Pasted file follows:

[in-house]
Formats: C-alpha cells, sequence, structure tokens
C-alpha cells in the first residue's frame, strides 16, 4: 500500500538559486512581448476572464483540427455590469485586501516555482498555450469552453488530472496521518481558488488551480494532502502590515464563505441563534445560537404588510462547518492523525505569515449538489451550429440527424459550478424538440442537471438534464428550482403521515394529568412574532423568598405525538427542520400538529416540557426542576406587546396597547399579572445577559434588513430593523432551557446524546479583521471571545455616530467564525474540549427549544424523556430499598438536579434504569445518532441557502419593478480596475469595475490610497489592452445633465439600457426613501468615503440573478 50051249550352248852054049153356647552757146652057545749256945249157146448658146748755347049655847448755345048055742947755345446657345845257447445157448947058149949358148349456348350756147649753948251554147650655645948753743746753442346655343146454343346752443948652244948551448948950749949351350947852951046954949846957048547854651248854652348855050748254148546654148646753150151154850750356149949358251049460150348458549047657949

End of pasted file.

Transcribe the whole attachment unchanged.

[in-house]
Formats: C-alpha cells, sequence, structure tokens
C-alpha cells in the first residue's frame, strides 16, 4: 500500500538559486512581448476572464483540427455590469485586501516555482498555450469552453488530472496521518481558488488551480494532502502590515464563505441563534445560537404588510462547518492523525505569515449538489451550429440527424459550478424538440442537471438534464428550482403521515394529568412574532423568598405525538427542520400538529416540557426542576406587546396597547399579572445577559434588513430593523432551557446524546479583521471571545455616530467564525474540549427549544424523556430499598438536579434504569445518532441557502419593478480596475469595475490610497489592452445633465439600457426613501468615503440573478 50051249550352248852054049153356647552757146652057545749256945249157146448658146748755347049655847448755345048055742947755345446657345845257447445157448947058149949358148349456348350756147649753948251554147650655645948753743746753442346655343146454343346752443948652244948551448948950749949351350947852951046954949846957048547854651248854652348855050748254148546654148646753150151154850750356149949358251049460150348458549047657949